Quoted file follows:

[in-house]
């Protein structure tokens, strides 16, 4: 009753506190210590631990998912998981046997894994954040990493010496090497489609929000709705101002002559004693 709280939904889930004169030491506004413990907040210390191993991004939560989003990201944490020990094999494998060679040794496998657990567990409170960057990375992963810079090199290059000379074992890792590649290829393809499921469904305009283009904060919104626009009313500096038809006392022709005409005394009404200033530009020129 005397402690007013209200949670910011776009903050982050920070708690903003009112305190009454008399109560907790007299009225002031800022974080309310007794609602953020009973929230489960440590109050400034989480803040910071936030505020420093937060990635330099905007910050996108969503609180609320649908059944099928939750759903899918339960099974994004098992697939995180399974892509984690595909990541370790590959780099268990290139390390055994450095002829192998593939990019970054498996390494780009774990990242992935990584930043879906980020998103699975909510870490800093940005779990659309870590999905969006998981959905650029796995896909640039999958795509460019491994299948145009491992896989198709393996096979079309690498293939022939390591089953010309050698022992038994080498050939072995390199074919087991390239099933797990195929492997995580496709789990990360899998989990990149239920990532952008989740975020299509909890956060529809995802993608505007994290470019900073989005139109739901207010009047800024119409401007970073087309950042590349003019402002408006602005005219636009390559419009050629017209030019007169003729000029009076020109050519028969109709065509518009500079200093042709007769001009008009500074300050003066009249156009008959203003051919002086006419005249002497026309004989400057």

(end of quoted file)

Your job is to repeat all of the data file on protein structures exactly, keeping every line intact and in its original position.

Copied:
[in-house]
């Protein structure tokens, strides 16, 4: 009753506190210590631990998912998981046997894994954040990493010496090497489609929000709705101002002559004693 709280939904889930004169030491506004413990907040210390191993991004939560989003990201944490020990094999494998060679040794496998657990567990409170960057990375992963810079090199290059000379074992890792590649290829393809499921469904305009283009904060919104626009009313500096038809006392022709005409005394009404200033530009020129 005397402690007013209200949670910011776009903050982050920070708690903003009112305190009454008399109560907790007299009225002031800022974080309310007794609602953020009973929230489960440590109050400034989480803040910071936030505020420093937060990635330099905007910050996108969503609180609320649908059944099928939750759903899918339960099974994004098992697939995180399974892509984690595909990541370790590959780099268990290139390390055994450095002829192998593939990019970054498996390494780009774990990242992935990584930043879906980020998103699975909510870490800093940005779990659309870590999905969006998981959905650029796995896909640039999958795509460019491994299948145009491992896989198709393996096979079309690498293939022939390591089953010309050698022992038994080498050939072995390199074919087991390239099933797990195929492997995580496709789990990360899998989990990149239920990532952008989740975020299509909890956060529809995802993608505007994290470019900073989005139109739901207010009047800024119409401007970073087309950042590349003019402002408006602005005219636009390559419009050629017209030019007169003729000029009076020109050519028969109709065509518009500079200093042709007769001009008009500074300050003066009249156009008959203003051919002086006419005249002497026309004989400057």